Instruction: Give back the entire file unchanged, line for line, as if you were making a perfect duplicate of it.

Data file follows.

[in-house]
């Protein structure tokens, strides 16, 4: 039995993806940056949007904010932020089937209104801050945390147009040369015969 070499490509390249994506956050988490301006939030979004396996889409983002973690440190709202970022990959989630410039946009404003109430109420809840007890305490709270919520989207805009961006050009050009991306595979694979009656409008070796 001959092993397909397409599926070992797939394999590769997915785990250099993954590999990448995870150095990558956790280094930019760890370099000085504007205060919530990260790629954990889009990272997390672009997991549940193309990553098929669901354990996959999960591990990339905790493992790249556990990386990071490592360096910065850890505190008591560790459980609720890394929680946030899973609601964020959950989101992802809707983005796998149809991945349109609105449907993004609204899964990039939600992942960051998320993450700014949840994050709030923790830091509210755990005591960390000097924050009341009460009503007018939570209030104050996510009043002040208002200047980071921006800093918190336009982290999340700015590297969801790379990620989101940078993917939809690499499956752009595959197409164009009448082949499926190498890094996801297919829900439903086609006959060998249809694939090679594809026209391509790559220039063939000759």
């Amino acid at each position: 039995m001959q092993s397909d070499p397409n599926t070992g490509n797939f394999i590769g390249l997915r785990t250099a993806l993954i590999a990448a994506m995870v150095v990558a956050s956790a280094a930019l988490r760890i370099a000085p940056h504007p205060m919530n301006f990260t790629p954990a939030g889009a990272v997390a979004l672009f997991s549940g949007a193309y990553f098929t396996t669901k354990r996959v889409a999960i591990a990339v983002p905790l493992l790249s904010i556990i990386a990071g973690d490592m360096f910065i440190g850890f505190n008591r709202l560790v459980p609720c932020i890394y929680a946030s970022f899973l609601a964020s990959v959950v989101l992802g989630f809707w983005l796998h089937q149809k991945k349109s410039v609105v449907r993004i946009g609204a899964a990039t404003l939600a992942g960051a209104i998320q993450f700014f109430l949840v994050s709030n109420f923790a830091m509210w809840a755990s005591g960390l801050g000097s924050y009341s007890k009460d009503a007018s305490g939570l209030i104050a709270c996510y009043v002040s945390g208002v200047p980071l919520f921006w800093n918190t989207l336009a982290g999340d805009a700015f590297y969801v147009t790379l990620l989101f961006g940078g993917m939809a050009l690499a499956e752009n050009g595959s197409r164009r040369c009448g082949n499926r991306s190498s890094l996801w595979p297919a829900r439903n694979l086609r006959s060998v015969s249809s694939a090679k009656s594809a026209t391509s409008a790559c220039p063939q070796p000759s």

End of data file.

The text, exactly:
[in-house]
């Protein structure tokens, strides 16, 4: 039995993806940056949007904010932020089937209104801050945390147009040369015969 070499490509390249994506956050988490301006939030979004396996889409983002973690440190709202970022990959989630410039946009404003109430109420809840007890305490709270919520989207805009961006050009050009991306595979694979009656409008070796 001959092993397909397409599926070992797939394999590769997915785990250099993954590999990448995870150095990558956790280094930019760890370099000085504007205060919530990260790629954990889009990272997390672009997991549940193309990553098929669901354990996959999960591990990339905790493992790249556990990386990071490592360096910065850890505190008591560790459980609720890394929680946030899973609601964020959950989101992802809707983005796998149809991945349109609105449907993004609204899964990039939600992942960051998320993450700014949840994050709030923790830091509210755990005591960390000097924050009341009460009503007018939570209030104050996510009043002040208002200047980071921006800093918190336009982290999340700015590297969801790379990620989101940078993917939809690499499956752009595959197409164009009448082949499926190498890094996801297919829900439903086609006959060998249809694939090679594809026209391509790559220039063939000759």
């Amino acid at each position: 039995m001959q092993s397909d070499p397409n599926t070992g490509n797939f394999i590769g390249l997915r785990t250099a993806l993954i590999a990448a994506m995870v150095v990558a956050s956790a280094a930019l988490r760890i370099a000085p940056h504007p205060m919530n301006f990260t790629p954990a939030g889009a990272v997390a979004l672009f997991s549940g949007a193309y990553f098929t396996t669901k354990r996959v889409a999960i591990a990339v983002p905790l493992l790249s904010i556990i990386a990071g973690d490592m360096f910065i440190g850890f505190n008591r709202l560790v459980p609720c932020i890394y929680a946030s970022f899973l609601a964020s990959v959950v989101l992802g989630f809707w983005l796998h089937q149809k991945k349109s410039v609105v449907r993004i946009g609204a899964a990039t404003l939600a992942g960051a209104i998320q993450f700014f109430l949840v994050s709030n109420f923790a830091m509210w809840a755990s005591g960390l801050g000097s924050y009341s007890k009460d009503a007018s305490g939570l209030i104050a709270c996510y009043v002040s945390g208002v200047p980071l919520f921006w800093n918190t989207l336009a982290g999340d805009a700015f590297y969801v147009t790379l990620l989101f961006g940078g993917m939809a050009l690499a499956e752009n050009g595959s197409r164009r040369c009448g082949n499926r991306s190498s890094l996801w595979p297919a829900r439903n694979l086609r006959s060998v015969s249809s694939a090679k009656s594809a026209t391509s409008a790559c220039p063939q070796p000759s």